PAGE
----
Being wrong is part of life
We have all been wrong (many times) in our lives. It’s part of being alive, especially of being human. It’s not a great shame to be wrong, unless we make it so. That shame, too, can be considered to be wrong. But what comes after being wrong? Hopefully, being wrong is the stuff that leads to great learning.
Sadly, we dwell on and focus upon all the things we get wrong. Our failures mount up and, at times, can be overwhelming. We can become debilitated, paralyzed even, unable to correct our mistake(s) and move on. Such paralysis prevents us from growing and evolving to realize our best potential.
The DOJ is wrong
A federal court judge recently ordered the Department of Justice (DOJ) to provide the House Judiciary Committee the redacted portions of the Robert Mueller report. The ruling came after the DOJ claimed that existing law bars disclosure to the Congress of grand jury information. Justice Beryl Howell, as reported by Gregorian and Winter of NBC News, said in a 75-page ruling:
The Department of Justice claims that existing law bars disclosure to the Congress of grand jury information. DOJ is wrong. … Contrary to DOJ’s position — and as historical practice, the Federalist Papers, the text of the Constitution, and Supreme Court precedent all make clear — impeachment trials are judicial in nature and constitute judicial proceedings.
The ruling will be disappointing to some, especially those in the White House administration. Some will think the judgment is wrong. Others will applaud the decision and contend that, as the judge said, the DOJ is wrong.
Will our responses be wrong?
It wasn’t up to you and I to make the legal determination (thank our lucky stars for that); but we cannot help but form an opinion or two. Hearing this kind of news will force us to speculate on who got it right. We consider the moment, its history and context, and either find relief or added stress. We can’t help it.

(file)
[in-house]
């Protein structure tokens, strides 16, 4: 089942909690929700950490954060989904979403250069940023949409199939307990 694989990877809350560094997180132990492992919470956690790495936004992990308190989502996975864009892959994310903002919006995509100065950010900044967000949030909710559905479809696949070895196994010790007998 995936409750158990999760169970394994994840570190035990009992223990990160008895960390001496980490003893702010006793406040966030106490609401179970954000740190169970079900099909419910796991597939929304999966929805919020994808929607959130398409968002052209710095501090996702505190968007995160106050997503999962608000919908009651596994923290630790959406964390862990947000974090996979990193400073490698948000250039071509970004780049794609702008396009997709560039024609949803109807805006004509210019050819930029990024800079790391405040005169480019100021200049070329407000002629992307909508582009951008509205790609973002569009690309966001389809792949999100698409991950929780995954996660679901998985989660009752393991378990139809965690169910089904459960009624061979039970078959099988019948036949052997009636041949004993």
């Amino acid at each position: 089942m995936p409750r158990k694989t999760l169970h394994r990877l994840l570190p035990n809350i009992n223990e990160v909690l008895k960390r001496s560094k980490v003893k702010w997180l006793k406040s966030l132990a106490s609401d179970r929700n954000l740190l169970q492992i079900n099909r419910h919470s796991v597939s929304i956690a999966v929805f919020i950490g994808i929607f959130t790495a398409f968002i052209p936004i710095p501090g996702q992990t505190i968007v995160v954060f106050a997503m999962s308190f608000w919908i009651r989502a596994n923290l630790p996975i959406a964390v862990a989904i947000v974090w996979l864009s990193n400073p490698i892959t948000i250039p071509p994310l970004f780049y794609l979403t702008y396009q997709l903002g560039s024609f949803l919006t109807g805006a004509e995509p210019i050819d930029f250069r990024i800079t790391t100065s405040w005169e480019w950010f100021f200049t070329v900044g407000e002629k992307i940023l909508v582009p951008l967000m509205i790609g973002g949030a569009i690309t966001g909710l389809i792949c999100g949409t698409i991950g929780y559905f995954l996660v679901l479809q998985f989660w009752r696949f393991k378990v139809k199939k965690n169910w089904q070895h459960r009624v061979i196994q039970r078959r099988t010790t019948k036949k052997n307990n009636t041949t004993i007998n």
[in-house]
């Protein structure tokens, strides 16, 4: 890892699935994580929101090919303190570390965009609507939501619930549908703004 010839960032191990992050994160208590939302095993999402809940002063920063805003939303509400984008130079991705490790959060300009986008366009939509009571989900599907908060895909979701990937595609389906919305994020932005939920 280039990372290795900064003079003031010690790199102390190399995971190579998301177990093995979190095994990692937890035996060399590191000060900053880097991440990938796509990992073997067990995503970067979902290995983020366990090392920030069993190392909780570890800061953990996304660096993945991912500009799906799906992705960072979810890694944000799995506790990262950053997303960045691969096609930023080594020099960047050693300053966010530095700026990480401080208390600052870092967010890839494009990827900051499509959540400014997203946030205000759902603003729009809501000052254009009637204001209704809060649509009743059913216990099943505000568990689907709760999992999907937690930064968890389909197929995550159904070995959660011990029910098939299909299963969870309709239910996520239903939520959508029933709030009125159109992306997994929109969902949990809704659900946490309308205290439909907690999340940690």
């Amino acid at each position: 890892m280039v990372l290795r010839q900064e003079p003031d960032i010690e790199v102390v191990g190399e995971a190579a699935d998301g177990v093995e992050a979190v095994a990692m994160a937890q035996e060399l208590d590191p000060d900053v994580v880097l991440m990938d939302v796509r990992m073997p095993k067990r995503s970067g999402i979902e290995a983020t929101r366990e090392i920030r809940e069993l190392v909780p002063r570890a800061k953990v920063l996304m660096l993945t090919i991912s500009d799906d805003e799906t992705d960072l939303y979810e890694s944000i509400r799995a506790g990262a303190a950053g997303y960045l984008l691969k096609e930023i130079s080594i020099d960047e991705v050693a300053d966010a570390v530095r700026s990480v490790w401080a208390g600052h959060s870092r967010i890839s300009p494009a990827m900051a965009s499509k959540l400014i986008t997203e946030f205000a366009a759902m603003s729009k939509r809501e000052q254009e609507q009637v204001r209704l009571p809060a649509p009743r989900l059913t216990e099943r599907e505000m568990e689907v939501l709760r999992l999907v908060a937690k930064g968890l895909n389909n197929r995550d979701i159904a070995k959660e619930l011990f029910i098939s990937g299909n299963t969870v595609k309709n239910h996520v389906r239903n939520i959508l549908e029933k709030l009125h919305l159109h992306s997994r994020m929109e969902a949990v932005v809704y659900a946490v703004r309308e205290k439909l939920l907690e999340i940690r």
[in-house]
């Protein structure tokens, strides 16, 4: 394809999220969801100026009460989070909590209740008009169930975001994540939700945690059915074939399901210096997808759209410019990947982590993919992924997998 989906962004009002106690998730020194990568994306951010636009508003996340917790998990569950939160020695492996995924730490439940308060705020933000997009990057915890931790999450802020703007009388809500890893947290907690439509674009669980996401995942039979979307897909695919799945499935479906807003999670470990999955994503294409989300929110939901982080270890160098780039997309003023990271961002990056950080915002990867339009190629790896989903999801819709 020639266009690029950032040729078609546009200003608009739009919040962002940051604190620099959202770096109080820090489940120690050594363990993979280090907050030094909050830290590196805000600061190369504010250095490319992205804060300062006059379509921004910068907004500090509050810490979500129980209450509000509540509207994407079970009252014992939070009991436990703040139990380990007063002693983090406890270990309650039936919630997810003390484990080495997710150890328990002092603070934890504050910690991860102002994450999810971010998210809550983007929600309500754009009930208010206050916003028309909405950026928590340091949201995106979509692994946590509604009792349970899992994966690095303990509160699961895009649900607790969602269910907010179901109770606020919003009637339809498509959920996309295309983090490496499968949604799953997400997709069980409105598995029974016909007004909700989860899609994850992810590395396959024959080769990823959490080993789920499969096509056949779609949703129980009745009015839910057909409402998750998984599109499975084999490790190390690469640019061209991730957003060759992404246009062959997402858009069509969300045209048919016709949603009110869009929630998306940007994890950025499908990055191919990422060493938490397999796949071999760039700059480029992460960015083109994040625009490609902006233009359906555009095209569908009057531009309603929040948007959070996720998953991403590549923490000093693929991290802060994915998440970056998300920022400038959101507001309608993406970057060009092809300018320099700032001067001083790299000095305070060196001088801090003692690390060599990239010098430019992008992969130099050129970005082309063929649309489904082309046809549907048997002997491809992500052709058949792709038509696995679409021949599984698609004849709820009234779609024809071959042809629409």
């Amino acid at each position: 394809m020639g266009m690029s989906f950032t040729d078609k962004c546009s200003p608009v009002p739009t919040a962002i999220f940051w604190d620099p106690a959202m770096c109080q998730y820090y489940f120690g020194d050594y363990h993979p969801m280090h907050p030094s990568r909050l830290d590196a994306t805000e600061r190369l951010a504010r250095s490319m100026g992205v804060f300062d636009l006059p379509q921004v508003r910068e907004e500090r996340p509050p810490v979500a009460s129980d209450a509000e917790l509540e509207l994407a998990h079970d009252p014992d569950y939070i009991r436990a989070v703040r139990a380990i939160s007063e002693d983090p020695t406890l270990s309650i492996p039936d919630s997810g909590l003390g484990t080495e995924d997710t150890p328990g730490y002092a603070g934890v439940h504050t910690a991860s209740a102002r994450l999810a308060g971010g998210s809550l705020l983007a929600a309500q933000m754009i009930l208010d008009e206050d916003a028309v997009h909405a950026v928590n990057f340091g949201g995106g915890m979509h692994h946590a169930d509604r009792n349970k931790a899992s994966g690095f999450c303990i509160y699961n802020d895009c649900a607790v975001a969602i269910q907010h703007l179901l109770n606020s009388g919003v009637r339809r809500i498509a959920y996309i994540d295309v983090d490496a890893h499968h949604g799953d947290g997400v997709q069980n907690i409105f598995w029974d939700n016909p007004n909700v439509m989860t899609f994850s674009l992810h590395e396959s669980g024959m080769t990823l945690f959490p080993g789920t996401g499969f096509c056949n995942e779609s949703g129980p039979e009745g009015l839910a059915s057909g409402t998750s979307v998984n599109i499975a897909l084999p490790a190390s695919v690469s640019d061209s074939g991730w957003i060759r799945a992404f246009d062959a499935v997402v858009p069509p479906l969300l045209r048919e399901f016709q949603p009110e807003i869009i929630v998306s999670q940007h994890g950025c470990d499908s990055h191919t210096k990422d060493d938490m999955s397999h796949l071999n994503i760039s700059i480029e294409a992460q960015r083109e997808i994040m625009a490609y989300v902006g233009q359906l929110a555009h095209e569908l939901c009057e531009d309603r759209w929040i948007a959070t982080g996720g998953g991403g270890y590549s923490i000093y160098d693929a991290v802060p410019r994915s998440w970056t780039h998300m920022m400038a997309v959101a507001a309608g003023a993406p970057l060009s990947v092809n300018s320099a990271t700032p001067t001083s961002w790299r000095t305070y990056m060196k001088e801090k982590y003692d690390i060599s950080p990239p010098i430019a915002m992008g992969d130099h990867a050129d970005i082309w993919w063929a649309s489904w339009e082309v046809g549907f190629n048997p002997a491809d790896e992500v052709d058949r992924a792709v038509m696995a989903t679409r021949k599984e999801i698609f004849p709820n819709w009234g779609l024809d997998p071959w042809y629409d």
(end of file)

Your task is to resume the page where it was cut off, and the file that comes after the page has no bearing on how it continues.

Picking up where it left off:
As the impeachment process progresses, every one of us who are paying attention will find it hard to remain neutral. Some of us will be right while some of us will be wrong. And, we’ll be wrong about different things! We’re human after all.
As time progresses, we’ll find the political smoke we experience today will clear, perspectives will settle, and facts will emerge. This much is true. We can count on it. The question will be, “What will we learn from this moment in history?”
Thinking Iraq had WMDs was wrong
Here’s an example that might help make the point. Consider the aftermath of 9/11. Emotions were high. Congressional legislators weighed in with its vote to invade Iraq or not because of the fears over Weapons of Mass Destruction (WMDs). Now, years later, the facts remain that it was a false claim and our knee-jerk reaction was wrong. What did we learn?
Are we ready to correct our wrongs?
Mistakes are made – count on it. We are often wrong, individually and collectively. If we’re aware and mature and engage in our nation’s pursuit of happiness, what do we do next? Will fresh wisdom come to our rescue and save us from ourselves? Or will we cling to false notions and make things worse?
Following the impeachment proceedings, whichever way it goes, what will we do and say? Will we exacerbate the political division or will we acknowledge what we got wrong, our wrong behaviors (actions and words), and our weaknesses of the moment? Will we learn?
My worry is that when we learn, we do so very slowly. We acknowledge truth reluctantly. We cling to perspectives that serve only our egos well.
We are wrong when we select a president
A case in point is how we elect our nation’s president. There are many lessons to learn here but we can easily focus on one: the voting mechanism we use. For decades we have used the Electoral College inappropriately.
We’ve encumbered the process with a winner-takes-all strategy that maligns the true democratic process for many voters and every state. The problem, evidenced by vote suppression, are in plain sight as we witness the states painted red or blue in every election. The voting map hides the non-represented voters and creates a false narrative for every election. It makes it hard to learn from, even see, our mistakes. It’s hard to recognize who we are. We get it wrong in every election.
Equal Voice Voting (EVV) identifies the problem and offers an easy solution. The answer is simple. However, the aspiration to do better is still not with us. We do not yet recognize what we get wrong – election after election – so we are paralyzed from doing it right.
EVV replaces the winner-takes-all approach, on a state-by-state basis, with a proportional representation. The formula for making this happen is easy (Click here to review the Equal Voice Voting formula.). Our collective awareness, willingness to correct the wrong, and exercise democracy as our Founding Fathers prescribed is yet beyond our reach.
We must be willing to learn before we can correct this wrong.
By Jerry Spriggs and the Equal Voice Voting Team